“On analysing the whole scenario around the stock levels and where we are, calculations come up to about 30 per cent more for maize meal. This is based on the exchange rate weakening by about 16 per cent year on year in 2011, [which] gave us a rise in the vicinity of about 30 per cent,” ABSA Agribusiness head Ernst Janovsky told CNBC Africa.
Janovsky explained that the expected price hikes are due to the current drought in the country, especially within the white maize producing areas. This results in limited stock and low inventories.
“[There will be] a hike in the sense that all of a sudden certain companies are running out of stock, but other companies still have stock. That means there’s a juggling for positions in terms of who is going to market what during this period, and who has the product to market,” he said.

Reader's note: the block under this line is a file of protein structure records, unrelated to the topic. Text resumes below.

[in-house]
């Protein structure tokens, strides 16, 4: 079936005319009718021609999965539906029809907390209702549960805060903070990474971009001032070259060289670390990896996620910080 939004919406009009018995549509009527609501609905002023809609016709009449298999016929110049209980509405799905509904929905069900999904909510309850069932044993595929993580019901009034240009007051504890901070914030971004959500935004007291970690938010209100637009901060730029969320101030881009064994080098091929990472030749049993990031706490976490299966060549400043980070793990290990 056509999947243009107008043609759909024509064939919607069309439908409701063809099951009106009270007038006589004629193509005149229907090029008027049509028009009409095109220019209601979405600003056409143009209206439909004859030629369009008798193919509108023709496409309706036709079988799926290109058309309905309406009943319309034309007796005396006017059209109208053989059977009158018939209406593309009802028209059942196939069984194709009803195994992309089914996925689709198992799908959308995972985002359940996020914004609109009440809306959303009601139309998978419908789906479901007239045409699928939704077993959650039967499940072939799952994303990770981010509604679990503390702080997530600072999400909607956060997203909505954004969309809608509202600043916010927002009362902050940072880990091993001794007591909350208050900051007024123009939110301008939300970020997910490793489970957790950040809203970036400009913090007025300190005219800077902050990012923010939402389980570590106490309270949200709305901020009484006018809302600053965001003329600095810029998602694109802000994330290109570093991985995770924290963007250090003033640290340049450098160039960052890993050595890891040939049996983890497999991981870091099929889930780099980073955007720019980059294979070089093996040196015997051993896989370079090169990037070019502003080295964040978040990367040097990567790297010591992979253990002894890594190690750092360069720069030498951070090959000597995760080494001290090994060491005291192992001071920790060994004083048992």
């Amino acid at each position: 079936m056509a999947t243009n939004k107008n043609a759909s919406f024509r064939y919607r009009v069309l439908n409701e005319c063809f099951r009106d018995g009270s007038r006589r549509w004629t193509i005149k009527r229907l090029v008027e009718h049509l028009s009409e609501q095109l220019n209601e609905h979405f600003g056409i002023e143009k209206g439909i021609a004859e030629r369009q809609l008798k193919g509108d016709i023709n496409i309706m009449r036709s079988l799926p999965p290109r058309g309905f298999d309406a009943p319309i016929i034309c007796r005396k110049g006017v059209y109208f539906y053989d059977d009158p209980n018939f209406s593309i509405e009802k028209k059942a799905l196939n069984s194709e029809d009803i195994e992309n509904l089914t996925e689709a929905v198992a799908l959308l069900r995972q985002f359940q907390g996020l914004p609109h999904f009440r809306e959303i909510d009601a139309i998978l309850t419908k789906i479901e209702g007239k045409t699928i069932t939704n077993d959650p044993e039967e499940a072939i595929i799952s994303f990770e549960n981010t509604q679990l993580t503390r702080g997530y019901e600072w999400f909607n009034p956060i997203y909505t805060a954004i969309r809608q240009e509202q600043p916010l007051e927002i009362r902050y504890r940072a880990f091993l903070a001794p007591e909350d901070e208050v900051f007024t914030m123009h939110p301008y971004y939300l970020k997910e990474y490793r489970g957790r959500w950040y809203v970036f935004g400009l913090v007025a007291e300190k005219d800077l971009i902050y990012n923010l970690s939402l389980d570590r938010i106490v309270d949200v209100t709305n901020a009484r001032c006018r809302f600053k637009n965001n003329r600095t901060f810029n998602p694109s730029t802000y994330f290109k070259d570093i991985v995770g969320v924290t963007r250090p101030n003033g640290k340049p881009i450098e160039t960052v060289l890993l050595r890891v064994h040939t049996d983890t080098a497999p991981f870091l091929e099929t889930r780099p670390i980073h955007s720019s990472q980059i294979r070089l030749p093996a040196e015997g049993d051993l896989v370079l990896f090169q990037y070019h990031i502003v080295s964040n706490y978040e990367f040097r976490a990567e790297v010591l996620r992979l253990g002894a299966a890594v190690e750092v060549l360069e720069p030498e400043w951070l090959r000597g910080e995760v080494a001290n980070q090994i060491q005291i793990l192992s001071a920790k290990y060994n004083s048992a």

He added that the consumer should therefore expect to pay more, with the basic consumer being hurt the most throughout the price hike process.
Janovsky however added that while beef, poultry and mutton industries were also exposed to the higher maize meal price, they would not be directly influenced by it.
“Imports are going to be a little bit lower so all of that is going to play into the hands of the poultry industry, to some extent up their prices slightly. My view is that [in terms of] food inflation, we’re now stuck in the vicinity of about eight to nine per cent,” he said.
“It is going to jump to [about] 12 [or] 13 per cent. I think that’s where we’re going to end up this year with food inflation, and that’s exchange rate play.”